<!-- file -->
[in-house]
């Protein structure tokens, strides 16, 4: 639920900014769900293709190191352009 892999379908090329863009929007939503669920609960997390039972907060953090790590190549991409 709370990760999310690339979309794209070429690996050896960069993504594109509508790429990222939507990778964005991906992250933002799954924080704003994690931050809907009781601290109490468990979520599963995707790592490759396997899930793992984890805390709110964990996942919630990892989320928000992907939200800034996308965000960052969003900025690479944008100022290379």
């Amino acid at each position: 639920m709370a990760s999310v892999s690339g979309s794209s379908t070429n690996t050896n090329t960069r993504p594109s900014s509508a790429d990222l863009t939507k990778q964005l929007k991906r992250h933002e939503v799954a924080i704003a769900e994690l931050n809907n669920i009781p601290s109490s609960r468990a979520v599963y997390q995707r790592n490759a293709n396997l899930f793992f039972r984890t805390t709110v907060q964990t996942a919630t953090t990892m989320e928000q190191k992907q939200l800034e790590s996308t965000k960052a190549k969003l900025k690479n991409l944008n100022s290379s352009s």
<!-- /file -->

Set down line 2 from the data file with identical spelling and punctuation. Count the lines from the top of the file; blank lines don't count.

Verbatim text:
């Protein structure tokens, strides 16, 4: 639920900014769900293709190191352009 892999379908090329863009929007939503669920609960997390039972907060953090790590190549991409 709370990760999310690339979309794209070429690996050896960069993504594109509508790429990222939507990778964005991906992250933002799954924080704003994690931050809907009781601290109490468990979520599963995707790592490759396997899930793992984890805390709110964990996942919630990892989320928000992907939200800034996308965000960052969003900025690479944008100022290379």